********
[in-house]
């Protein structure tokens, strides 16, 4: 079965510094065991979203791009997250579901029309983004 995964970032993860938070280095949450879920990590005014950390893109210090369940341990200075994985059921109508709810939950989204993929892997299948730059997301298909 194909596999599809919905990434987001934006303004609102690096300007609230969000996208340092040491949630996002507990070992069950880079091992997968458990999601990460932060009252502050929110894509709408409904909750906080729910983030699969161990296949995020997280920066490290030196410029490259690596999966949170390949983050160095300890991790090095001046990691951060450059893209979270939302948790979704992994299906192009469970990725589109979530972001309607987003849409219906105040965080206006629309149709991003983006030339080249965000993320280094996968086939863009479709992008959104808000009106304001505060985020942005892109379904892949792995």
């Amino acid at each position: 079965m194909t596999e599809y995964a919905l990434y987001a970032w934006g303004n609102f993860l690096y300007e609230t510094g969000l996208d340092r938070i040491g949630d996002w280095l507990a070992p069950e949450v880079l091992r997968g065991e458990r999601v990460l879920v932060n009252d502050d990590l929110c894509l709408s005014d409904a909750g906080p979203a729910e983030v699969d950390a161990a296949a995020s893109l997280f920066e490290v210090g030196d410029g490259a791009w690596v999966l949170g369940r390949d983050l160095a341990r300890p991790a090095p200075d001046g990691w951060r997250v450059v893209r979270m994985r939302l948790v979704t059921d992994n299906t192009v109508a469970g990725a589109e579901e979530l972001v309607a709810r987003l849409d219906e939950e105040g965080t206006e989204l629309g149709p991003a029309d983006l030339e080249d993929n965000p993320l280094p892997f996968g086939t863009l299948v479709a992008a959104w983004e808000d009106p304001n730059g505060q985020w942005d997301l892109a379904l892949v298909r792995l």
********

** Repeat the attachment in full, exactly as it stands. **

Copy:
[in-house]
């Protein structure tokens, strides 16, 4: 079965510094065991979203791009997250579901029309983004 995964970032993860938070280095949450879920990590005014950390893109210090369940341990200075994985059921109508709810939950989204993929892997299948730059997301298909 194909596999599809919905990434987001934006303004609102690096300007609230969000996208340092040491949630996002507990070992069950880079091992997968458990999601990460932060009252502050929110894509709408409904909750906080729910983030699969161990296949995020997280920066490290030196410029490259690596999966949170390949983050160095300890991790090095001046990691951060450059893209979270939302948790979704992994299906192009469970990725589109979530972001309607987003849409219906105040965080206006629309149709991003983006030339080249965000993320280094996968086939863009479709992008959104808000009106304001505060985020942005892109379904892949792995």
């Amino acid at each position: 079965m194909t596999e599809y995964a919905l990434y987001a970032w934006g303004n609102f993860l690096y300007e609230t510094g969000l996208d340092r938070i040491g949630d996002w280095l507990a070992p069950e949450v880079l091992r997968g065991e458990r999601v990460l879920v932060n009252d502050d990590l929110c894509l709408s005014d409904a909750g906080p979203a729910e983030v699969d950390a161990a296949a995020s893109l997280f920066e490290v210090g030196d410029g490259a791009w690596v999966l949170g369940r390949d983050l160095a341990r300890p991790a090095p200075d001046g990691w951060r997250v450059v893209r979270m994985r939302l948790v979704t059921d992994n299906t192009v109508a469970g990725a589109e579901e979530l972001v309607a709810r987003l849409d219906e939950e105040g965080t206006e989204l629309g149709p991003a029309d983006l030339e080249d993929n965000p993320l280094p892997f996968g086939t863009l299948v479709a992008a959104w983004e808000d009106p304001n730059g505060q985020w942005d997301l892109a379904l892949v298909r792995l």